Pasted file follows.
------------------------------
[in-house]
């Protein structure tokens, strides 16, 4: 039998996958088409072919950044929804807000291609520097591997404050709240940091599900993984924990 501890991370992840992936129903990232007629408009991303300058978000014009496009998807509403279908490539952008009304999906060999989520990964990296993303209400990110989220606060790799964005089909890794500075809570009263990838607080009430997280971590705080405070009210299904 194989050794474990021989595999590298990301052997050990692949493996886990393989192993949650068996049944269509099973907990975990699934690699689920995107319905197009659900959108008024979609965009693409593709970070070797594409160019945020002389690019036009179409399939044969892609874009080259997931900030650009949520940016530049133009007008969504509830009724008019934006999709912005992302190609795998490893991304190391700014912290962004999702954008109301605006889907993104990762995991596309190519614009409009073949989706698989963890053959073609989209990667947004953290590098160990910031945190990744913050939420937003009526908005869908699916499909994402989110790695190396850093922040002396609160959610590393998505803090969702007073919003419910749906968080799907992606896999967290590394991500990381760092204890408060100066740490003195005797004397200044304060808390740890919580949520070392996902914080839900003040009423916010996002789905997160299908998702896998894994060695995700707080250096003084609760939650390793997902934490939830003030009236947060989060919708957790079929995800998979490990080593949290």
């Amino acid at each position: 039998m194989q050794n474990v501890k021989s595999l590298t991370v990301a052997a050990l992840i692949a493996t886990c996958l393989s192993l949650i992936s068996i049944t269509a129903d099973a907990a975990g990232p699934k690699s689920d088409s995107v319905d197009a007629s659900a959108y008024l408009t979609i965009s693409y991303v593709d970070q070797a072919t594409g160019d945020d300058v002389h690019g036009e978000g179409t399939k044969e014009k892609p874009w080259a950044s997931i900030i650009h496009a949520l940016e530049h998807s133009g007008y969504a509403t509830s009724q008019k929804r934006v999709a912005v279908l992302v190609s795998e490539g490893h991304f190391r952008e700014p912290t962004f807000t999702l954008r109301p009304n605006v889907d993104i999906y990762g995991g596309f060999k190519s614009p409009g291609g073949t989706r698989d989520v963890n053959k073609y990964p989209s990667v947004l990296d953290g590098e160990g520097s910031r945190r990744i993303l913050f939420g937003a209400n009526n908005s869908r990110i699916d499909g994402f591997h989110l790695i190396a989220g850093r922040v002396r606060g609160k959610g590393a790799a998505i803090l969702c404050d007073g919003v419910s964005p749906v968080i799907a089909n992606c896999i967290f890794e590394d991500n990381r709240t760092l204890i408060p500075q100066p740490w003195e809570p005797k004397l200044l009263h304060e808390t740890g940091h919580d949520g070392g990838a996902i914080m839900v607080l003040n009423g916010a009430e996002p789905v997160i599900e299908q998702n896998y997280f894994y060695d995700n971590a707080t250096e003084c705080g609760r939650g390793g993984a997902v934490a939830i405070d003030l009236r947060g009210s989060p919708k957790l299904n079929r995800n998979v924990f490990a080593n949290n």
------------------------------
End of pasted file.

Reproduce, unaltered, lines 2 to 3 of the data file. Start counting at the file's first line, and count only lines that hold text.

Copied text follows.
């Protein structure tokens, strides 16, 4: 039998996958088409072919950044929804807000291609520097591997404050709240940091599900993984924990 501890991370992840992936129903990232007629408009991303300058978000014009496009998807509403279908490539952008009304999906060999989520990964990296993303209400990110989220606060790799964005089909890794500075809570009263990838607080009430997280971590705080405070009210299904 194989050794474990021989595999590298990301052997050990692949493996886990393989192993949650068996049944269509099973907990975990699934690699689920995107319905197009659900959108008024979609965009693409593709970070070797594409160019945020002389690019036009179409399939044969892609874009080259997931900030650009949520940016530049133009007008969504509830009724008019934006999709912005992302190609795998490893991304190391700014912290962004999702954008109301605006889907993104990762995991596309190519614009409009073949989706698989963890053959073609989209990667947004953290590098160990910031945190990744913050939420937003009526908005869908699916499909994402989110790695190396850093922040002396609160959610590393998505803090969702007073919003419910749906968080799907992606896999967290590394991500990381760092204890408060100066740490003195005797004397200044304060808390740890919580949520070392996902914080839900003040009423916010996002789905997160299908998702896998894994060695995700707080250096003084609760939650390793997902934490939830003030009236947060989060919708957790079929995800998979490990080593949290």
């Amino acid at each position: 039998m194989q050794n474990v501890k021989s595999l590298t991370v990301a052997a050990l992840i692949a493996t886990c996958l393989s192993l949650i992936s068996i049944t269509a129903d099973a907990a975990g990232p699934k690699s689920d088409s995107v319905d197009a007629s659900a959108y008024l408009t979609i965009s693409y991303v593709d970070q070797a072919t594409g160019d945020d300058v002389h690019g036009e978000g179409t399939k044969e014009k892609p874009w080259a950044s997931i900030i650009h496009a949520l940016e530049h998807s133009g007008y969504a509403t509830s009724q008019k929804r934006v999709a912005v279908l992302v190609s795998e490539g490893h991304f190391r952008e700014p912290t962004f807000t999702l954008r109301p009304n605006v889907d993104i999906y990762g995991g596309f060999k190519s614009p409009g291609g073949t989706r698989d989520v963890n053959k073609y990964p989209s990667v947004l990296d953290g590098e160990g520097s910031r945190r990744i993303l913050f939420g937003a209400n009526n908005s869908r990110i699916d499909g994402f591997h989110l790695i190396a989220g850093r922040v002396r606060g609160k959610g590393a790799a998505i803090l969702c404050d007073g919003v419910s964005p749906v968080i799907a089909n992606c896999i967290f890794e590394d991500n990381r709240t760092l204890i408060p500075q100066p740490w003195e809570p005797k004397l200044l009263h304060e808390t740890g940091h919580d949520g070392g990838a996902i914080m839900v607080l003040n009423g916010a009430e996002p789905v997160i599900e299908q998702n896998y997280f894994y060695d995700n971590a707080t250096e003084c705080g609760r939650g390793g993984a997902v934490a939830i405070d003030l009236r947060g009210s989060p919708k957790l299904n079929r995800n998979v924990f490990a080593n949290n």